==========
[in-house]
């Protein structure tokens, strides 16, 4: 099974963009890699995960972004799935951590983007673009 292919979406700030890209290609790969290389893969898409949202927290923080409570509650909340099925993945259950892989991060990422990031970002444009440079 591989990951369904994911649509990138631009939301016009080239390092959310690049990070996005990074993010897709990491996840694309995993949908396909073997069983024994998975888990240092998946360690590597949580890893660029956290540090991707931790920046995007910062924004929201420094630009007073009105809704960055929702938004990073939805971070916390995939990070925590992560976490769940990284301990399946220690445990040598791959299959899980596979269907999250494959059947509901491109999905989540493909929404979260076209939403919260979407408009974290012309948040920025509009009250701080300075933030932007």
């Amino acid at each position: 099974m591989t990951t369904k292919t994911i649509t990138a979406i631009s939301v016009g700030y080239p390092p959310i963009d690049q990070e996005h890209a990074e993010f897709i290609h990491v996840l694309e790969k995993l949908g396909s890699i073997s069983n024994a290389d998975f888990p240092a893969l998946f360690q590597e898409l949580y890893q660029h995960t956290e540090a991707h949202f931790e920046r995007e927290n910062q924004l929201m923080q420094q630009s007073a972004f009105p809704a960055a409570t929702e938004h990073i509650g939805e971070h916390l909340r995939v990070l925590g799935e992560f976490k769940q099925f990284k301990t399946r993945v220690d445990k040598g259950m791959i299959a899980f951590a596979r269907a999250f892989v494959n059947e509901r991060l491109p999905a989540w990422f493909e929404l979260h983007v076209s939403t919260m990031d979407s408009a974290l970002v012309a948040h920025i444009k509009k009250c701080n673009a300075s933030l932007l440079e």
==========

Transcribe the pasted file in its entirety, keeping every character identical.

[in-house]
């Protein structure tokens, strides 16, 4: 099974963009890699995960972004799935951590983007673009 292919979406700030890209290609790969290389893969898409949202927290923080409570509650909340099925993945259950892989991060990422990031970002444009440079 591989990951369904994911649509990138631009939301016009080239390092959310690049990070996005990074993010897709990491996840694309995993949908396909073997069983024994998975888990240092998946360690590597949580890893660029956290540090991707931790920046995007910062924004929201420094630009007073009105809704960055929702938004990073939805971070916390995939990070925590992560976490769940990284301990399946220690445990040598791959299959899980596979269907999250494959059947509901491109999905989540493909929404979260076209939403919260979407408009974290012309948040920025509009009250701080300075933030932007």
């Amino acid at each position: 099974m591989t990951t369904k292919t994911i649509t990138a979406i631009s939301v016009g700030y080239p390092p959310i963009d690049q990070e996005h890209a990074e993010f897709i290609h990491v996840l694309e790969k995993l949908g396909s890699i073997s069983n024994a290389d998975f888990p240092a893969l998946f360690q590597e898409l949580y890893q660029h995960t956290e540090a991707h949202f931790e920046r995007e927290n910062q924004l929201m923080q420094q630009s007073a972004f009105p809704a960055a409570t929702e938004h990073i509650g939805e971070h916390l909340r995939v990070l925590g799935e992560f976490k769940q099925f990284k301990t399946r993945v220690d445990k040598g259950m791959i299959a899980f951590a596979r269907a999250f892989v494959n059947e509901r991060l491109p999905a989540w990422f493909e929404l979260h983007v076209s939403t919260m990031d979407s408009a974290l970002v012309a948040h920025i444009k509009k009250c701080n673009a300075s933030l932007l440079e």